Thursday, July 8th, 2010

The-Dream ft. T.I. – Make-Up Bag

Take this grab out of context — would you say Tip is impressed by or contemptuous of Terius’ hat?…


Michaelangelo Matos: He could stand to quit saying “radio killa” on every goddamn song (well, not every one, but you know what I mean), but his gift for lissome layers is in full effect here. Or maybe “full” isn’t right: a ghostly settling of elements is more his speed, at least sonically; little about this track hits you full on. That’s a good seduction technique, and the words are humorous without being too cute, also as usual. Another way he’s staying on course: I don’t love this but admire it plenty, and I could see it lifting a gear in the future.

Al Shipley: Apparently he’s done pondering the conundrum of love vs. money, and has concluded that one can in fact buy the other. The music is appropriately just as vacant and useless as the relationship advice.

Martin Skidmore: The bass here is very potent, and the whole tone is relaxed and rather lovely. The-Dream’s thin vocal works well in this mood, though the “make up with your girl by buying her expensive things” message is unappealing. I like T.I., but he makes it less appealing by being unapologetic, though he catches the musical mood perfectly.

Alfred Soto: For the first time in months, T.I. sounds rather boring, for which I blame his awareness that he’s actually addressing The-Dream and not a phantom feminine love object. After all, Terius Nash dresses like he’d appreciate the Louis, Prada, and Valentino he claims he’s buying “her,” not to mention the Chanel No. 5 on his collar. But the hook and subtly mixed woodwinds are subliminal enough to sustain interest as an album track. Recommended to hip-hoppers on the down-low.

Ian Mathers: To paraphrase the late, lamented Fametracker: Damn, T.I., you’re making my teeth ache, you suave bastard. He also puts his finger on it: “All I do for you is just a part of me doing me.” His verse is awesome precisely because he nails the contemptuous scoff that is the heart of “Make Up Bag”, which takes the romance-as-economics thing to some sort of logical end point. In a way, it’s both akin and opposite to some of Beyonce’s recent work; here, women are assuaged with consumer products but the only thing that a man will settle for is pussy. The-Dream, meanwhile, is mostly notable for introducing me to the verb “Patroning,” which I am grateful for because I appreciate ridiculous things.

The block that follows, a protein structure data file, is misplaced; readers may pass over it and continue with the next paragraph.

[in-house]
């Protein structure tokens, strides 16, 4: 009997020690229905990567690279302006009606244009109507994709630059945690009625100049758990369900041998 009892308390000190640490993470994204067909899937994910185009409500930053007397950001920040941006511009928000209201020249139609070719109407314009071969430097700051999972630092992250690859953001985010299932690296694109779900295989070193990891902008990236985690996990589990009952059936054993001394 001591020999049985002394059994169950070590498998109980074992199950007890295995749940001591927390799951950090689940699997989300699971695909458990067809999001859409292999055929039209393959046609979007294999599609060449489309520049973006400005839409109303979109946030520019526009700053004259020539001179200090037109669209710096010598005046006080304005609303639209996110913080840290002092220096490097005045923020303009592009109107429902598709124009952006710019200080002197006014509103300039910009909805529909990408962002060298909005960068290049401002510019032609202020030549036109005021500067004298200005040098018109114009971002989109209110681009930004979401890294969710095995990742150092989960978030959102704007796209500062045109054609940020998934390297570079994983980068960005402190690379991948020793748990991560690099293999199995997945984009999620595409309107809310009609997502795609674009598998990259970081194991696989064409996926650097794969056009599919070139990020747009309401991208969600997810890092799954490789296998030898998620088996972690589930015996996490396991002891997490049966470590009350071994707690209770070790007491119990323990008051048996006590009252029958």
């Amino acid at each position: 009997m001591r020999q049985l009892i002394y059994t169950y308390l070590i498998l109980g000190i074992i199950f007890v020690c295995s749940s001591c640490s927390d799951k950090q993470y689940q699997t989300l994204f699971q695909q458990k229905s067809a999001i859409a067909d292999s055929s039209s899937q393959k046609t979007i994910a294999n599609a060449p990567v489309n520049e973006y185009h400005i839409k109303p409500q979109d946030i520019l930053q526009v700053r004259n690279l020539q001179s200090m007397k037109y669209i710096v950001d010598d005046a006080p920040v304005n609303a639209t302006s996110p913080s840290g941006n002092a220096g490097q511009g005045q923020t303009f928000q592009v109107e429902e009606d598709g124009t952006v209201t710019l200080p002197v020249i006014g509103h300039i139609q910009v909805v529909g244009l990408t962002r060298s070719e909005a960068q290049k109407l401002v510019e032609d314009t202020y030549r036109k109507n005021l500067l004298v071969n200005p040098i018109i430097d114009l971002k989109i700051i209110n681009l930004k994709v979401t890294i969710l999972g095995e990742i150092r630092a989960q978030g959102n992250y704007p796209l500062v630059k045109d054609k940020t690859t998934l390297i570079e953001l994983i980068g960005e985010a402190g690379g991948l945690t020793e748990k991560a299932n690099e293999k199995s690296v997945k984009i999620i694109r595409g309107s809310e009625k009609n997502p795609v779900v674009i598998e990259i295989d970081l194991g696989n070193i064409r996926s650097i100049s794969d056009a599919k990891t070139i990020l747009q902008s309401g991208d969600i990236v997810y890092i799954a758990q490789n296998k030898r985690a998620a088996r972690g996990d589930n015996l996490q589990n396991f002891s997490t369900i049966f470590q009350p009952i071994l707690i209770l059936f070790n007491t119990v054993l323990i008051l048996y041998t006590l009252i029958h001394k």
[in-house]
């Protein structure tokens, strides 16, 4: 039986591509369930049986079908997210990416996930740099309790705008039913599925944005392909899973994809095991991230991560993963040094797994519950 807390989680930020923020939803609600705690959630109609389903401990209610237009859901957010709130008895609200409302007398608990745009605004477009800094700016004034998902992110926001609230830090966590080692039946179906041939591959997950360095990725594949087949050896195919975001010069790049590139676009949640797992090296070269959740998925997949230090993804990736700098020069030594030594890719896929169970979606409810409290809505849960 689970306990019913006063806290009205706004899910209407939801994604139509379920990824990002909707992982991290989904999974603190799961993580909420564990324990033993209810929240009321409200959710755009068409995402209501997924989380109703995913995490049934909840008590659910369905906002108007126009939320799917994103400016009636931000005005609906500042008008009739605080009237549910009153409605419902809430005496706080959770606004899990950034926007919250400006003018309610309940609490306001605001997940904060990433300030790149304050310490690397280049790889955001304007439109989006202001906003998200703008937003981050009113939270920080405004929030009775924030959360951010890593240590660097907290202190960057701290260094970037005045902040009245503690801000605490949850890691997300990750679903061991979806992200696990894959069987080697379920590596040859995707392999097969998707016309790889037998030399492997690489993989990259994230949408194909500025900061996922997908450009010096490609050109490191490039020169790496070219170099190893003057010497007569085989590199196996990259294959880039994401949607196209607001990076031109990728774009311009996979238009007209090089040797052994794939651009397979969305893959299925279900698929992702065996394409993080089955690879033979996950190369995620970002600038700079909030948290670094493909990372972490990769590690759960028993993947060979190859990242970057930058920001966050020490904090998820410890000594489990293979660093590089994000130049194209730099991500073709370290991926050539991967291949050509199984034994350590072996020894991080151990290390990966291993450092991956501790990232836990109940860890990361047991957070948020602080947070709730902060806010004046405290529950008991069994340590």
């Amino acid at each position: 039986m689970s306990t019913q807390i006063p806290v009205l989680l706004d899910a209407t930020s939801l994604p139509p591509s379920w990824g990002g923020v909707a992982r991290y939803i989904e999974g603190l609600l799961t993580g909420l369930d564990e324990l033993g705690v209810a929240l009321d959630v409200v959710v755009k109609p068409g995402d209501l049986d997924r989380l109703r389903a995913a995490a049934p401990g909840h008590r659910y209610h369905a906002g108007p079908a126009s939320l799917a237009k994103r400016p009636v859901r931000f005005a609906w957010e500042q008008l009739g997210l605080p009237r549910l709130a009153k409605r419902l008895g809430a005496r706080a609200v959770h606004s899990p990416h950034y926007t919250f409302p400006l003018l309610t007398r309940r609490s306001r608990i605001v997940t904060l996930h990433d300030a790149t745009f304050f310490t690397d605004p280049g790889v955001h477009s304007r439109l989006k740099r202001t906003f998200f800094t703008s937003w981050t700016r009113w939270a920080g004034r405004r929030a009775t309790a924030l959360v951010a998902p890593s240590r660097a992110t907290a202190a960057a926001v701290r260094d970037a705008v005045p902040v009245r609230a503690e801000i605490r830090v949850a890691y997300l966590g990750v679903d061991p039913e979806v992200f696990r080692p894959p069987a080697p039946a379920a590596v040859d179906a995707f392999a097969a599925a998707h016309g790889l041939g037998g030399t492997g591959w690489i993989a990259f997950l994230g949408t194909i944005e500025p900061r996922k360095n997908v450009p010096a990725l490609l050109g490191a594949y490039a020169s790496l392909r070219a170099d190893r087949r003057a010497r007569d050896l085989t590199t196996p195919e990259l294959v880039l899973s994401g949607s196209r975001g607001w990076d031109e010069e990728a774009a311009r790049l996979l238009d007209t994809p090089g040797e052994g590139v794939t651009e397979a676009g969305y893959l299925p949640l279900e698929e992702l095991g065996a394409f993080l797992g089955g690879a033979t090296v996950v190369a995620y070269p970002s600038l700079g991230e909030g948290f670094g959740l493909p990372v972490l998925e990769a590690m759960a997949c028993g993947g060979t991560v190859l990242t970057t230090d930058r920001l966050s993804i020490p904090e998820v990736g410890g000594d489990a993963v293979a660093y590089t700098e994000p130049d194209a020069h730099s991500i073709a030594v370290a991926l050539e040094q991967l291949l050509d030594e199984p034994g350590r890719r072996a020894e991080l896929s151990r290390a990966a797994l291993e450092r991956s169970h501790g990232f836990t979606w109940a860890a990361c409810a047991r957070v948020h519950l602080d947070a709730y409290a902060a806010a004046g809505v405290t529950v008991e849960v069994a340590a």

Jonathan Bogart: Color me a The-Dream skeptic; while I’m perfectly willing to give the man props for his production, I’m still enough of a Marxist to be unamused, then actively annoyed by his capitalism-as-eros aesthetic. T.I. shows up, flashes his usual patter (maybe a half-step below his usual excellent standard), and subsides. It’s Terius that you remember — for better or (mostly) for worse.

Alex Macpherson: In which Terius outdoes himself in the Bad Boyfriend stakes. It’s not just that he casually admits he’s been playing around, almost as an aside, or that his one-track mind isn’t diverted even when in the doghouse (“She cursin’ me out with nothin’ but her panties on,” he drools); his thoughtless presumption that $5k worth of cosmetics will put things right is somewhere between offensive and insensitive, depending just how mad you are with him. Luckily, we’re not dating him, so it’s OK to find this blundering male’s delusion amusing, even endearing — even charming, when allied with those delicate, dreamy synths floating behind him like thought bubbles. But you can’t help but feel that Electrik Red need to have a few strong words with him.